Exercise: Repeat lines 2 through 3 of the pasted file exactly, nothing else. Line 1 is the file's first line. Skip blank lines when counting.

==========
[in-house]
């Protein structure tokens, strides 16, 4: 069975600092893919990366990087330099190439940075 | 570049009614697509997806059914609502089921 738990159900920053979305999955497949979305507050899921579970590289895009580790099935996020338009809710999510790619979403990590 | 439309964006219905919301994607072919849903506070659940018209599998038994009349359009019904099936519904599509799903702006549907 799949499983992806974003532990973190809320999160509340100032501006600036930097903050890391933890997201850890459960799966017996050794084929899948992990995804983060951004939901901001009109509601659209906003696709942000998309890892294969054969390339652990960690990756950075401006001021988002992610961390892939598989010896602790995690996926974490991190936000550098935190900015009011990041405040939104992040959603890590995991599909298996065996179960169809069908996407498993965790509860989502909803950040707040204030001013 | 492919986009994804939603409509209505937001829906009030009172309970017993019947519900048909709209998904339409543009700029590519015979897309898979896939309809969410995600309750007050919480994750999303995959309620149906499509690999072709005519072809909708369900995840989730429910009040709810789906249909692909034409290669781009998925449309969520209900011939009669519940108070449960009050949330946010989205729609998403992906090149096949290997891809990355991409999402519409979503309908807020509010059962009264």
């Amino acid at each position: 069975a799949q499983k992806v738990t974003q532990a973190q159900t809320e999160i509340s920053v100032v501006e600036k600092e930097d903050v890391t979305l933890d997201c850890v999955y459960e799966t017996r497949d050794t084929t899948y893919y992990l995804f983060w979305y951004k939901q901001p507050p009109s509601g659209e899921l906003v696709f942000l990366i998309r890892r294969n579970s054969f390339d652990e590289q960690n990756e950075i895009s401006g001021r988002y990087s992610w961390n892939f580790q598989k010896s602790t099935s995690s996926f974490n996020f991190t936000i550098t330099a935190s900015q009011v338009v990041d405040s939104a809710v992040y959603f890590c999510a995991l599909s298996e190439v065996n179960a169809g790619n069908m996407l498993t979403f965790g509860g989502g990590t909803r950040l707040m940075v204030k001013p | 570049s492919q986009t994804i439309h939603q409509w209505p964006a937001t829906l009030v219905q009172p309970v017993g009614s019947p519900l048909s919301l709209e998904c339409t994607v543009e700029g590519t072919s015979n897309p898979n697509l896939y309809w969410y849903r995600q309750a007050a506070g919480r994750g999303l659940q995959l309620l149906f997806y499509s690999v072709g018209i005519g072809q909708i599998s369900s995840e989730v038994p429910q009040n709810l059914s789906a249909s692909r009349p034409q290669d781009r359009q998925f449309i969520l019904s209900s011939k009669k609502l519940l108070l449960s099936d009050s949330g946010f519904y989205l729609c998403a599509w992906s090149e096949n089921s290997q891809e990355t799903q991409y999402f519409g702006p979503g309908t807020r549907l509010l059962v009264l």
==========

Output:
């Protein structure tokens, strides 16, 4: 069975600092893919990366990087330099190439940075 | 570049009614697509997806059914609502089921 738990159900920053979305999955497949979305507050899921579970590289895009580790099935996020338009809710999510790619979403990590 | 439309964006219905919301994607072919849903506070659940018209599998038994009349359009019904099936519904599509799903702006549907 799949499983992806974003532990973190809320999160509340100032501006600036930097903050890391933890997201850890459960799966017996050794084929899948992990995804983060951004939901901001009109509601659209906003696709942000998309890892294969054969390339652990960690990756950075401006001021988002992610961390892939598989010896602790995690996926974490991190936000550098935190900015009011990041405040939104992040959603890590995991599909298996065996179960169809069908996407498993965790509860989502909803950040707040204030001013 | 492919986009994804939603409509209505937001829906009030009172309970017993019947519900048909709209998904339409543009700029590519015979897309898979896939309809969410995600309750007050919480994750999303995959309620149906499509690999072709005519072809909708369900995840989730429910009040709810789906249909692909034409290669781009998925449309969520209900011939009669519940108070449960009050949330946010989205729609998403992906090149096949290997891809990355991409999402519409979503309908807020509010059962009264």
């Amino acid at each position: 069975a799949q499983k992806v738990t974003q532990a973190q159900t809320e999160i509340s920053v100032v501006e600036k600092e930097d903050v890391t979305l933890d997201c850890v999955y459960e799966t017996r497949d050794t084929t899948y893919y992990l995804f983060w979305y951004k939901q901001p507050p009109s509601g659209e899921l906003v696709f942000l990366i998309r890892r294969n579970s054969f390339d652990e590289q960690n990756e950075i895009s401006g001021r988002y990087s992610w961390n892939f580790q598989k010896s602790t099935s995690s996926f974490n996020f991190t936000i550098t330099a935190s900015q009011v338009v990041d405040s939104a809710v992040y959603f890590c999510a995991l599909s298996e190439v065996n179960a169809g790619n069908m996407l498993t979403f965790g509860g989502g990590t909803r950040l707040m940075v204030k001013p | 570049s492919q986009t994804i439309h939603q409509w209505p964006a937001t829906l009030v219905q009172p309970v017993g009614s019947p519900l048909s919301l709209e998904c339409t994607v543009e700029g590519t072919s015979n897309p898979n697509l896939y309809w969410y849903r995600q309750a007050a506070g919480r994750g999303l659940q995959l309620l149906f997806y499509s690999v072709g018209i005519g072809q909708i599998s369900s995840e989730v038994p429910q009040n709810l059914s789906a249909s692909r009349p034409q290669d781009r359009q998925f449309i969520l019904s209900s011939k009669k609502l519940l108070l449960s099936d009050s949330g946010f519904y989205l729609c998403a599509w992906s090149e096949n089921s290997q891809e990355t799903q991409y999402f519409g702006p979503g309908t807020r549907l509010l059962v009264l």